It’s one thing to report lackluster restaurant sales because of a slow economy or missed marketing opportunities. It’s another entirely to realize the people you’ve hired to work for you have been skimming off the top and stealing from the register.
Don’t think you have an employee theft problem? You’re probably wrong. Every year in the restaurant industry, employee theft accounts for $3 to $6 billion of missing income for high-volume restaurants across the country. And it’s likely that at least some of that missing income comes from servers at your restaurant, no matter how diligently you’ve screened your hires.
No owner wants to think their restaurant, their managers or their team members could commit employee theft. But successful restaurants know that even the most talented employees can sometimes be tempted and actively take steps to identify, solve and prevent sources of employee theft. If you’re ready to tighten up your finances and crack down on employee misbehavior, here’s what you can do to stamp out employee theft.
1. Identify common types of restaurant theft
You can’t stop behaviors if you don’t know to look for them. That’s why the first step in reducing or limiting employee theft is identifying what kind of theft is taking place in your restaurant. This can be challenging because employees prone to stealing can go to great lengths to hide their activities, such as varying the timing and frequency of the theft, and taking action when there’s no one around to report it, such as when a shift starts and ends.
Here’s a look at five of the most common types of employee theft:
- Voiding cash checks – After accepting a cash payment from a customer, the employee edits the order to reflect a smaller balance due and pockets the difference.
- Excessive loyalty card use - When a customer does not have a loyalty card, the employee uses their own loyalty card and pockets the benefits such as free food or discounts.
- Free food and drinks - On breaks or before and after shifts, employees take food for themselves or others which can add up to more than what the restaurant offers as an employee perk.
- Bogus dine and dash - An employee claims diners left without paying for their meal when in reality the customers left cash, and the employee didn’t ring it up.
- Deceptive product - An employee brings in a food or drink item, such as a bottle of alcohol, and pockets the cash from selling it to customers.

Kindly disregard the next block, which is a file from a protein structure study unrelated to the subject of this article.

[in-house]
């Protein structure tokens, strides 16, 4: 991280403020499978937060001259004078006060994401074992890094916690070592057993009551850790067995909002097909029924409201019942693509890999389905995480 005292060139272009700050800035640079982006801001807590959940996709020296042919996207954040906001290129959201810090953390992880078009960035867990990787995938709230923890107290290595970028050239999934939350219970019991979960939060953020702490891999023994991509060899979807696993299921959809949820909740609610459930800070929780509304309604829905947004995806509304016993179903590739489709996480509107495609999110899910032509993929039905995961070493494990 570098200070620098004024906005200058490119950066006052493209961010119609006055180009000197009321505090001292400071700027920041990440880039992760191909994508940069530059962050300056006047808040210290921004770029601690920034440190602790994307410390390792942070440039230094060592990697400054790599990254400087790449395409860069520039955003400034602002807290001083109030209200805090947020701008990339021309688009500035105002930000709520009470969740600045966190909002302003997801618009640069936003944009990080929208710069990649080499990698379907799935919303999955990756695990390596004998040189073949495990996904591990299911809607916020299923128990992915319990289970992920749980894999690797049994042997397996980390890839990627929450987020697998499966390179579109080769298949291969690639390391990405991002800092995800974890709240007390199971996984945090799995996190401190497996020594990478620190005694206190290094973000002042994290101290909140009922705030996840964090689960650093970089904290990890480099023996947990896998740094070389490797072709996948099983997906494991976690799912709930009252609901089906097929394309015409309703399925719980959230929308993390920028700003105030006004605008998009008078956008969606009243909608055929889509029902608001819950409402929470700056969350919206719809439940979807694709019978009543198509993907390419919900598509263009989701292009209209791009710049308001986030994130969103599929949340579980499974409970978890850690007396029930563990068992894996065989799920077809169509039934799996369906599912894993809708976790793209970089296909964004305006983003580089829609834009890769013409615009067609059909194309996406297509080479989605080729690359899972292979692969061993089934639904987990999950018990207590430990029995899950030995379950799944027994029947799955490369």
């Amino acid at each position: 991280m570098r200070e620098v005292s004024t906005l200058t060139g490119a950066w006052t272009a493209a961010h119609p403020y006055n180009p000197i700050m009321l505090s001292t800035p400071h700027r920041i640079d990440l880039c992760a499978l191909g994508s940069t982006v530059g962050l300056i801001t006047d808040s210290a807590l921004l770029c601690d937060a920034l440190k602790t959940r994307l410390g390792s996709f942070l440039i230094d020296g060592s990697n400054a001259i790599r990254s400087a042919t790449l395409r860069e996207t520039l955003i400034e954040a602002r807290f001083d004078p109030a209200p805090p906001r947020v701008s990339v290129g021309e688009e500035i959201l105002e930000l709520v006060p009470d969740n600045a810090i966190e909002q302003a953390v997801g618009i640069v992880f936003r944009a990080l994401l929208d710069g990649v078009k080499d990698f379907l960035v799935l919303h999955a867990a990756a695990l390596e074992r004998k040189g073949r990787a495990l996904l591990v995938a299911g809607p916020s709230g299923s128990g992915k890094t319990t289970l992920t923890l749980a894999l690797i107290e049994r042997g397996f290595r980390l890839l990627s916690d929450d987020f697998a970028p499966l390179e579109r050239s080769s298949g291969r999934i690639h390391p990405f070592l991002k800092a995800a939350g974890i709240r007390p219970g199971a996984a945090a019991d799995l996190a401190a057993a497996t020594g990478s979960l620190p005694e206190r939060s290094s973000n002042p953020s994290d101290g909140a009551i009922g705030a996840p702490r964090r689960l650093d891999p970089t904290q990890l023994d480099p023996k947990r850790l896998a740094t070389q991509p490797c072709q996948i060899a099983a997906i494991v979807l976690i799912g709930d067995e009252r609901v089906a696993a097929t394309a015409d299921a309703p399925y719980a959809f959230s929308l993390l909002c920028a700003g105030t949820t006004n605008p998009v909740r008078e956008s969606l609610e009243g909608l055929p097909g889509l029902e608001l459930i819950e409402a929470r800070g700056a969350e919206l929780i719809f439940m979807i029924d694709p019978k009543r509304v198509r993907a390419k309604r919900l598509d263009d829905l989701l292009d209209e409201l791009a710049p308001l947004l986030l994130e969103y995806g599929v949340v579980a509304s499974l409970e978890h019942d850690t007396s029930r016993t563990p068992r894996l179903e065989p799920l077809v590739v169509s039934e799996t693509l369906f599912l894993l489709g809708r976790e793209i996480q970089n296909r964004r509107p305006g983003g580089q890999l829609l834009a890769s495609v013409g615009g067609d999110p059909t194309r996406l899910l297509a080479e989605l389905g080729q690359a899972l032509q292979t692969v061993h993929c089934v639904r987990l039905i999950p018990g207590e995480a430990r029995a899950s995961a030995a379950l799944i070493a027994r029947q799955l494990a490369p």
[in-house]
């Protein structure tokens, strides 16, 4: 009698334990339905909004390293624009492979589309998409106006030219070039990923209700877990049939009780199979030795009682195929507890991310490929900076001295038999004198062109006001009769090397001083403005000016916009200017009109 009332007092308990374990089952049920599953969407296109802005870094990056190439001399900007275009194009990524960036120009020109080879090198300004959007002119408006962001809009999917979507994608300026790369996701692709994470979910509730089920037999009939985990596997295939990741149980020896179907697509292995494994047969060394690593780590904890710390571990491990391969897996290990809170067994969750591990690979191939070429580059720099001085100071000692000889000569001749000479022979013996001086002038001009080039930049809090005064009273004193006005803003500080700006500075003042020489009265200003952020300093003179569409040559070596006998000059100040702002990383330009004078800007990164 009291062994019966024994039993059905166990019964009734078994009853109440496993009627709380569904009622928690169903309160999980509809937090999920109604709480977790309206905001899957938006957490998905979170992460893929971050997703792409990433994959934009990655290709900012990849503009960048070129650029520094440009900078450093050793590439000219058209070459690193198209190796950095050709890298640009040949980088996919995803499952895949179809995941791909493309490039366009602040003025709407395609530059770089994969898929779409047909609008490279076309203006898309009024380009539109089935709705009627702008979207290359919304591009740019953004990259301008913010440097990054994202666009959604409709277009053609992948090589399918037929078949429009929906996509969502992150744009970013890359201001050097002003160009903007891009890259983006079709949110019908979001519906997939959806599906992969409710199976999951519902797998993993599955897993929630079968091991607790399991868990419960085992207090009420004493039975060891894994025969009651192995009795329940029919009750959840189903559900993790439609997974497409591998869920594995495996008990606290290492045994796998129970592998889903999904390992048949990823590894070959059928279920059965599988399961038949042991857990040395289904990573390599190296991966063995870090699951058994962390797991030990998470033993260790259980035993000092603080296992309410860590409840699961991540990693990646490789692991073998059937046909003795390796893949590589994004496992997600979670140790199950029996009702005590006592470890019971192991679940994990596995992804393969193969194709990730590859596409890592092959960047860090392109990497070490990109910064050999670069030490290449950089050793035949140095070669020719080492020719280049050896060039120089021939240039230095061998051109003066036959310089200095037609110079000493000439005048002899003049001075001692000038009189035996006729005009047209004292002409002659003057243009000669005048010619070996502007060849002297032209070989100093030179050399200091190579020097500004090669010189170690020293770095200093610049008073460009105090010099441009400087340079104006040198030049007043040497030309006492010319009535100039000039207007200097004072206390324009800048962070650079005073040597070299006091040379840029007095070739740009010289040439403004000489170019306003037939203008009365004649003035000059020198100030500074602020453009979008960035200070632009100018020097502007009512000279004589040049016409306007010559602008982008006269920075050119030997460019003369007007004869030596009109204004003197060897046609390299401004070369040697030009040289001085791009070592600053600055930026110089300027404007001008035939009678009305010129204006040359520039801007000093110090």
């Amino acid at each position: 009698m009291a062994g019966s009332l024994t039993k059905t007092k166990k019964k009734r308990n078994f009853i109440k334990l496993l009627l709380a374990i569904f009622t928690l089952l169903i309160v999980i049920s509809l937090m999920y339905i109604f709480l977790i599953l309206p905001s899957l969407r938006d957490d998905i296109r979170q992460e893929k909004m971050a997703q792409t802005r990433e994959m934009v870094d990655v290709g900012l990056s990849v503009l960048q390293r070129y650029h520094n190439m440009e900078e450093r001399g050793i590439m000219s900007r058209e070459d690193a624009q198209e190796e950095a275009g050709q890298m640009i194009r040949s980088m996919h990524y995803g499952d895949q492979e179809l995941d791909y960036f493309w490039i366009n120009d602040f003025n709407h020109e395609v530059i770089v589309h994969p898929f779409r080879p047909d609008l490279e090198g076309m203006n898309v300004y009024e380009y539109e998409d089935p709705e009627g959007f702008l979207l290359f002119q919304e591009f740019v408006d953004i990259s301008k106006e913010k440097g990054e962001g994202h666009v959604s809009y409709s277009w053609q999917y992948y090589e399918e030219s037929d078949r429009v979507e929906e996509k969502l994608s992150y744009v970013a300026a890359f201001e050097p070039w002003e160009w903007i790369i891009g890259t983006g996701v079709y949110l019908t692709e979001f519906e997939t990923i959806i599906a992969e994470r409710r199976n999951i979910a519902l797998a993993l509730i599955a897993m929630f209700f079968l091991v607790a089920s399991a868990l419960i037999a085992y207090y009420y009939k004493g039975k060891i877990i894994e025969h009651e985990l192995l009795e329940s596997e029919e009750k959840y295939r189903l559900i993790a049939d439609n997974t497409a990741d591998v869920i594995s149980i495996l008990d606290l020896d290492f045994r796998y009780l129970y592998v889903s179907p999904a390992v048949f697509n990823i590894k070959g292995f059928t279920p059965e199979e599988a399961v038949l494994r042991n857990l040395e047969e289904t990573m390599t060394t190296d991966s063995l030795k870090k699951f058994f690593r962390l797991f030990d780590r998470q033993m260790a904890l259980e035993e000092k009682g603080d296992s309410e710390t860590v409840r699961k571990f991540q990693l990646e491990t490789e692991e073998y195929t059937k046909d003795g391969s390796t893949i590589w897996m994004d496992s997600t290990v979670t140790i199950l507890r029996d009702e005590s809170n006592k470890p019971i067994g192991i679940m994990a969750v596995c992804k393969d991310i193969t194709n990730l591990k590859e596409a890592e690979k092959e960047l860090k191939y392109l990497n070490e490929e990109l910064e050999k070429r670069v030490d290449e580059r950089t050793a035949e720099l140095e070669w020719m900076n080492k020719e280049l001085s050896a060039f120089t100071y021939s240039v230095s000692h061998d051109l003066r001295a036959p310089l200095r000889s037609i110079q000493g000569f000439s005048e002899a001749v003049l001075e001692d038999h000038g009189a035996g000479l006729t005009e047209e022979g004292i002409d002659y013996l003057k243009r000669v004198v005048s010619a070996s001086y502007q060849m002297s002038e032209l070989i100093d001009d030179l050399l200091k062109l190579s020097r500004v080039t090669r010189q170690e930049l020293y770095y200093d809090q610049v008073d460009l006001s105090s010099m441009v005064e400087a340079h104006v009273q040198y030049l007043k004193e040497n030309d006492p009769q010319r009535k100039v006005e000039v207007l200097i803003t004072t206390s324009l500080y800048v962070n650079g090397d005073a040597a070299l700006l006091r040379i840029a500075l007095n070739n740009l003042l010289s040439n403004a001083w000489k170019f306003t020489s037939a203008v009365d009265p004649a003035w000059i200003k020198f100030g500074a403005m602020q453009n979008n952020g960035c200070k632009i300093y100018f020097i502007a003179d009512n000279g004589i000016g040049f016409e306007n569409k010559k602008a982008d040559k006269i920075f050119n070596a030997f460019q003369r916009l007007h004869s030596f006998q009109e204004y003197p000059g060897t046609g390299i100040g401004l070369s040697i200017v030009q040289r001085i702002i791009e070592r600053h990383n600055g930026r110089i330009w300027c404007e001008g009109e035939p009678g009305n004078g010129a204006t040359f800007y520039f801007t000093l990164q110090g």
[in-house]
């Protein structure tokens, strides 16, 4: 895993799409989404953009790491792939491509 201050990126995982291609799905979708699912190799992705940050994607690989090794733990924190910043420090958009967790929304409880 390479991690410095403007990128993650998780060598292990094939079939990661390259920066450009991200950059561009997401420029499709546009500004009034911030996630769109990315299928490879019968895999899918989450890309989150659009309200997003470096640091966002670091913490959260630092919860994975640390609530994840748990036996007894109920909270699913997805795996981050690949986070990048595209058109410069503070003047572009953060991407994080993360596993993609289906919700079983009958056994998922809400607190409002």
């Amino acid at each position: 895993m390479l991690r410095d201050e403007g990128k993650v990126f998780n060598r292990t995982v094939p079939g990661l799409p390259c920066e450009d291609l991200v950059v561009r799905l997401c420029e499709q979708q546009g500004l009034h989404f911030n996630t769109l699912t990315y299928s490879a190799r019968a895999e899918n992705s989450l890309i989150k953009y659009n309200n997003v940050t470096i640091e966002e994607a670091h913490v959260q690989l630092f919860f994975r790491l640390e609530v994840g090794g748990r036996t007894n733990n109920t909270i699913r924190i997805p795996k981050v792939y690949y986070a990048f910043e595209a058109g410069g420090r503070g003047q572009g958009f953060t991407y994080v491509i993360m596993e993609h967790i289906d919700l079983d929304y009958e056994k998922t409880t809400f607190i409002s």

2. Identify employee theft prevention strategies
Once you’re aware of different ways employees may be committing theft, you’ll want to take a look at preventative strategies to stop thefts from occurring. The most effective place to start is with your employee onboarding and training practices.
When employees first join your company, you have an excellent opportunity to set your expectations around employee theft and make clear that it’s not acceptable behavior. You also can explain how you approach employee theft and make it less appealing by explaining what kind of prevention practices you have in place, such as security cameras, reviewing receipts and management spot-checking.
For example, during training, you can let employees know loyalty cards are only for customer use and that it’s not acceptable for them to scan their own cards when employees make purchases. Then you can let them know that managers scan the daily reports to see how frequently loyalty cards are used. Employees will know this kind of theft isn’t acceptable and they won’t get away with it.
3. Invest in modern reporting technologies
Unfortunately, preventative strategies will only lower employee theft; they won’t eliminate it. That’s where your third and final strategy comes into play: regular reporting and monitoring of your point-of-sale (POS) system and any integrated
third-party systems, like guest loyalty and engagement software. Almost every form of employee theft can be addressed with careful reporting. The challenge is that legacy restaurant POS systems don’t have the custom reporting capability managers need to stop or prevent it. A modern system can track and flag activity that indicates employee theft.
For example, a POS system that tracks restaurant inventory can keep a detailed account of incoming food deliveries, alcoholic drinks and prepared foods. Plus, it can set a limit for how many comps or voids a bartender or manager is allowed to make. You also can make sure your third-party loyalty engagement software is robust enough to map the card numbers and timing of each purchase so it’s easier to detect patterns that might hint at less-than-ethical behavior on behalf of your staff.
At one point or another, any staff member could give in to the desire to make more money by committing employee theft. That’s why your restaurant leadership team needs to look out for these behaviors and put policies and practices in place that make it as difficult as possible to steal from the restaurant, thereby removing the opportunity from staff members who are tempted.